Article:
Brendan Llewellyn, owner of Marketing Edge and director of Adviser Home, is our Armchair critic, offering an alternative take on all things financial services. In his first column, he asks: why do we have names for products which mean little to the people they're targeted at?
Ruminating on a few of the terms we now take for granted, I carried out a straw poll around the festive dinner table. We had guests so the sample wasn’t too shabby.
First up, I asked what we thought a model portfolio might be. Voices rose as one, with Naomi Campbell and Kate Moss mentioned a lot. So a model portfolio is a collection of photographic assignments. One dissenting older voice queried whether it might be a collection of Airfix planes.
So, attempting to add a bit of context, I asked the question again, but with the handy tip that the answer involved investments.
'Model', 'passive', 'wrap' - will consumers have any idea what these mean?
Ah, well, that would be a perfect set of investments – like a model pupil or model answer, some said. So, it’s perfect then. I wonder what the regulator might make of that. Some might argue that it’s just good marketing to give a good impression but, with the performance profiles of model portfolios varying markedly, I doubt all clients would consider them perfect.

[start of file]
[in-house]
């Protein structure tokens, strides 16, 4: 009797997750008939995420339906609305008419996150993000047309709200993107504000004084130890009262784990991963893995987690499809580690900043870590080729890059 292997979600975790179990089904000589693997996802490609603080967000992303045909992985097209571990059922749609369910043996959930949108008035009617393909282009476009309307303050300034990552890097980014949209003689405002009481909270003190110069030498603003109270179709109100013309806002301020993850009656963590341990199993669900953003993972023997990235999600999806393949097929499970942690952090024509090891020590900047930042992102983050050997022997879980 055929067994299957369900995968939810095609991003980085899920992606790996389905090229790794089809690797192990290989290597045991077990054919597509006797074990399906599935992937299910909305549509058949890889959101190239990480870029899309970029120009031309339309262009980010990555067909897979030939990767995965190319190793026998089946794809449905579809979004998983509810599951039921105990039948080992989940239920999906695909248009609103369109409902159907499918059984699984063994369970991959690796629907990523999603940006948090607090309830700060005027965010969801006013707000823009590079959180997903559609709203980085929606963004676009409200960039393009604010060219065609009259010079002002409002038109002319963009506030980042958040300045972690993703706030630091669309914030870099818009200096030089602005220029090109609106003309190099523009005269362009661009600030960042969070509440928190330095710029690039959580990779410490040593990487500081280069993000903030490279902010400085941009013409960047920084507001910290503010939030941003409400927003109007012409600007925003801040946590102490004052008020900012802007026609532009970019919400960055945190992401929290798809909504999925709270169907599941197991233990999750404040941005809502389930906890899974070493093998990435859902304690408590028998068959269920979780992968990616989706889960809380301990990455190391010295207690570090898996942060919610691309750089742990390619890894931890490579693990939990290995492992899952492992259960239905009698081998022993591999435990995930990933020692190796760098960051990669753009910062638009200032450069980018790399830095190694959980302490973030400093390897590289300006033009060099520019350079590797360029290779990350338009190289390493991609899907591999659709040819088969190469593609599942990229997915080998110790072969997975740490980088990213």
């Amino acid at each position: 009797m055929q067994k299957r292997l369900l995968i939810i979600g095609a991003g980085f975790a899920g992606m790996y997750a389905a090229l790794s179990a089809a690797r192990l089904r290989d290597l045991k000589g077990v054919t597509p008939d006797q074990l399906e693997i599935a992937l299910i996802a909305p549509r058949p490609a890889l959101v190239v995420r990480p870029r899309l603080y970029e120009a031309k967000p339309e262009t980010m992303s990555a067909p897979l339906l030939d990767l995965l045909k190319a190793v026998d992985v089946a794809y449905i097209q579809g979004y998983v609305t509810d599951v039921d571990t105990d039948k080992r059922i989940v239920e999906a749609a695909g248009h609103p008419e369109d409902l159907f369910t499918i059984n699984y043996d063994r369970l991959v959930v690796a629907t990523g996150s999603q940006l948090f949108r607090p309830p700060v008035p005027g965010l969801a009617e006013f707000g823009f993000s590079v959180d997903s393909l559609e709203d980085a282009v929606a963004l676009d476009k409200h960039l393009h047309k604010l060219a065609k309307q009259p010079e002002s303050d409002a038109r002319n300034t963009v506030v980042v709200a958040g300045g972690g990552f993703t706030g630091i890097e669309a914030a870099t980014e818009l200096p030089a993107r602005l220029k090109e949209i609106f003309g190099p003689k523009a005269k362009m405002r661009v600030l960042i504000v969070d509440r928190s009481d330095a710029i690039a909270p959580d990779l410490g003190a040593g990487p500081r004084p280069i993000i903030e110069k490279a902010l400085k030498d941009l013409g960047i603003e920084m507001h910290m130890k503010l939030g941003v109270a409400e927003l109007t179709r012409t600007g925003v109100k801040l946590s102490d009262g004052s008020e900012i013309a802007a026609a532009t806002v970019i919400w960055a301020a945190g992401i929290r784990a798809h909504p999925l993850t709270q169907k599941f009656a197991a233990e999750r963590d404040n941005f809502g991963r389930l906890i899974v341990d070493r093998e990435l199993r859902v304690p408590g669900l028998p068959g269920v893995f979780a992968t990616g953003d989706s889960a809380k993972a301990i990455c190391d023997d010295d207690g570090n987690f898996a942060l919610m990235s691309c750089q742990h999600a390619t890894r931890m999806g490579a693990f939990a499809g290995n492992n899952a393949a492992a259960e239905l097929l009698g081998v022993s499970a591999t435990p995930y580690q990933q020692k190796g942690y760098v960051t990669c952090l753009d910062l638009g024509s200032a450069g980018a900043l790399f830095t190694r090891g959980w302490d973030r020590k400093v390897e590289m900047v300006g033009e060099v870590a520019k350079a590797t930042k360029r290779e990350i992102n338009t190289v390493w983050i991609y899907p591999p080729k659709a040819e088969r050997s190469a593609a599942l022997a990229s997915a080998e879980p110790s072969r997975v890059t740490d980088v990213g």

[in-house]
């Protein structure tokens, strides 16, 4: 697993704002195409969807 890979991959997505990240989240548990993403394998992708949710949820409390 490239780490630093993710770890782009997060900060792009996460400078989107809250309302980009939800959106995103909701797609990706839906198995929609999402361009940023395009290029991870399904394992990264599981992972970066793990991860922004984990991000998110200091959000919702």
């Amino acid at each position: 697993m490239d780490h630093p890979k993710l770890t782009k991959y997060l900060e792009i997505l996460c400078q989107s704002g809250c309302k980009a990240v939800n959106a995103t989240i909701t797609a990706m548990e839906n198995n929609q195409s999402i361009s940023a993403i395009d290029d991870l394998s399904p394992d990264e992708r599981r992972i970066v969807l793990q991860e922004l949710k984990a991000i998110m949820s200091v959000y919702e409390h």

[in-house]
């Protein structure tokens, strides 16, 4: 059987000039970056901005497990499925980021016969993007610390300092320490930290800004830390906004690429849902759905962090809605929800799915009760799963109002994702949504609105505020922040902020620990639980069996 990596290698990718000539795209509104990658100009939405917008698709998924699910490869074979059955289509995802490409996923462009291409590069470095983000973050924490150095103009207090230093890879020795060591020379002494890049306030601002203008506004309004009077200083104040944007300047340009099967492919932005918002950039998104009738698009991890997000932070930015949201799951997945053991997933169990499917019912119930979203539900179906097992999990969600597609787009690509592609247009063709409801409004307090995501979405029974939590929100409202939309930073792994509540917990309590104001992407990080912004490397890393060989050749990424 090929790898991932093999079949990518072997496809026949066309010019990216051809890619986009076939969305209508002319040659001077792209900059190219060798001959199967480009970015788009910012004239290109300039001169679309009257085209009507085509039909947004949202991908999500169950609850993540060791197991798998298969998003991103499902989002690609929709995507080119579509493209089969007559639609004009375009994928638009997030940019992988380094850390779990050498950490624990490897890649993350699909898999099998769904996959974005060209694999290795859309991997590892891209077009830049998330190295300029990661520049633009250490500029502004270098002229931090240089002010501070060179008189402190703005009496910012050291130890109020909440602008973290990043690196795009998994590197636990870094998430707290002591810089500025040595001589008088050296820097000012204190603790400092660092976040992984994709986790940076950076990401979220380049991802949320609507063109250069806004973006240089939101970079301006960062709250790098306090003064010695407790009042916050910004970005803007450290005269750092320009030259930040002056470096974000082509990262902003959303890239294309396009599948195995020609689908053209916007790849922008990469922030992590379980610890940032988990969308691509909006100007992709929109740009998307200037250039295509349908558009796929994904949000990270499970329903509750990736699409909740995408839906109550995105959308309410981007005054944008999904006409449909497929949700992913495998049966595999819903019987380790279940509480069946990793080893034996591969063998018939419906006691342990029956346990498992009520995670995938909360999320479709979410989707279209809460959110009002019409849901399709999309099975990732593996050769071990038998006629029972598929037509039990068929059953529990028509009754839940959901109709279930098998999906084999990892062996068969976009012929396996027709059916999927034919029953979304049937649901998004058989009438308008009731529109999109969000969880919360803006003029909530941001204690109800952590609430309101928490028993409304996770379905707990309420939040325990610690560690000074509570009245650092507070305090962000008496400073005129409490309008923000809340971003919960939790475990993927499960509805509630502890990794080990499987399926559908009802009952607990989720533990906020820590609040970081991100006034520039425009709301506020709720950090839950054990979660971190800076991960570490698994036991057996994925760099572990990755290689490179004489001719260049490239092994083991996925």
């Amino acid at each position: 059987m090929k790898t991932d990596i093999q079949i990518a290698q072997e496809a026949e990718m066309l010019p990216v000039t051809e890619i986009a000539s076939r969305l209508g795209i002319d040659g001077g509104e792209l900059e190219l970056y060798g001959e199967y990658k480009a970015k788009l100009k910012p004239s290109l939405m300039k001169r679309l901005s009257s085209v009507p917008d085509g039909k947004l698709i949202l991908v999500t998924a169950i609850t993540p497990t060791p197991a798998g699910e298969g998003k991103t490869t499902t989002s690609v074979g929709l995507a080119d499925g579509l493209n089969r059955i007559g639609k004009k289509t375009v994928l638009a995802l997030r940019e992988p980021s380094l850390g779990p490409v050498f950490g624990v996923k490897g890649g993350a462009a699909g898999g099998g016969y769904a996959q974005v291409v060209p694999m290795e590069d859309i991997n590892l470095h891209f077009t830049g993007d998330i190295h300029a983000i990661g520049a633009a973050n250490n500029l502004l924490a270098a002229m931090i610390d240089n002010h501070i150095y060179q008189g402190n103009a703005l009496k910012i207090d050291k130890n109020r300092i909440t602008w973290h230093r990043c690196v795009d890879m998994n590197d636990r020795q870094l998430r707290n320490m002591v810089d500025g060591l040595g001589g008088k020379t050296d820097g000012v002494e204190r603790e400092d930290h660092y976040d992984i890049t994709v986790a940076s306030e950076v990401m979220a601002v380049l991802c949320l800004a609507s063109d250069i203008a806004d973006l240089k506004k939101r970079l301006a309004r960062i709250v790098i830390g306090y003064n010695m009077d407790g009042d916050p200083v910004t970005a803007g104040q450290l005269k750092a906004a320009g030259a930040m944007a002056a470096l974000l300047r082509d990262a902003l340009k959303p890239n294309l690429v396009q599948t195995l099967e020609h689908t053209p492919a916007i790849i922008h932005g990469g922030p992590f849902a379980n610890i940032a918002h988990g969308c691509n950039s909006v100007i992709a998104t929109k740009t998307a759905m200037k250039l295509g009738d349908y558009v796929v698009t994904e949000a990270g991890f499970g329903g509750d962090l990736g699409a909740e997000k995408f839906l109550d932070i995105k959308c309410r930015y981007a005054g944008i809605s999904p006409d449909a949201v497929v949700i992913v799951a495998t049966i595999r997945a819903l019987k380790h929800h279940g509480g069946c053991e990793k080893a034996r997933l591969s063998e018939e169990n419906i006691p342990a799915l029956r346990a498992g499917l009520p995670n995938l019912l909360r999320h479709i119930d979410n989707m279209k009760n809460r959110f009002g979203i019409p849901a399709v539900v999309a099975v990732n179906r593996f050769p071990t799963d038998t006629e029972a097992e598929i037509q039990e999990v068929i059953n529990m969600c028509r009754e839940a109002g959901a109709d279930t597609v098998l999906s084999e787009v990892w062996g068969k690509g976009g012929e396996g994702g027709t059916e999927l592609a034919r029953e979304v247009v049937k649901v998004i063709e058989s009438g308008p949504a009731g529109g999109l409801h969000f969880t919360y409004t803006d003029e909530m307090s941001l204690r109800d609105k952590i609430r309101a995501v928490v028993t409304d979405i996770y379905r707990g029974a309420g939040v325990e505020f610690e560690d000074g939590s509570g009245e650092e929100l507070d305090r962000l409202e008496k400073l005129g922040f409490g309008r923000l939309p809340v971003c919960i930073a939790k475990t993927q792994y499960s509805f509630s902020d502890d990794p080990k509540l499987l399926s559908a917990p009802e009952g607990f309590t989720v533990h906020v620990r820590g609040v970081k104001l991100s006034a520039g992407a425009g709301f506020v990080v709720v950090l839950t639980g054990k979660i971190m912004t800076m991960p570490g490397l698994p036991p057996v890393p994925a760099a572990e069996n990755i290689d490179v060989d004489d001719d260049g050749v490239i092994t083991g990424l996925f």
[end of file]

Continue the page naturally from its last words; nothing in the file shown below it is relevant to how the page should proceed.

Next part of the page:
After a suitable break discussing non-financial services matters, I then asked about the other big trend: the shift to discretionary fund management. To a man and woman, the assembled reckoned this was all about privacy.
A discretionary manager would keep mum about your money and where he or she’d invested it. Like a good old-fashioned stock broker.
And a passive investment? Well obviously, it wouldn’t do much. Easy job really: just sit around, press a few buttons and take a cut of the cash. Probably wouldn’t give you much of a return but might be quite safe. Again, not exactly an accurate impression.
What about a wrap? There was quite a variety of views here – all of them wrong. Rather unhelpfully, one of our guests worked in waste recycling so he took us down a few blind alleys. Then we had a few tortilla fans.
How about the terms ‘restricted’ and ‘independent’? It seems there is life yet in this particular chestnut. It’s someone who works on their own – doesn’t have to go along with some larger team, they said.
But, said the table, after only a little more wine, you’d have to prefer independent advice wouldn’t you? Why are they calling it restricted anyway? Must be a ruse to get you to take the independent option – that’s bound to be more expensive. Then we had some notes of annoyance: why should I settle for restricted advice? Is my money not good enough for them?
Over coffee I tried one more. If I were to offer you an absolute return fund (a sector which has been in the news this week), what would you expect to get? Absolutely nothing! Something about Vodka?
Well, you’d get a definite return, obviously your money back, and then whatever they said the absolute return was, the guests around the table said. You wouldn’t be able to compare it with another fund – it’s just what it is – an absolute return.
Would it be so difficult to pick names for our products that mean what we mean them to mean?
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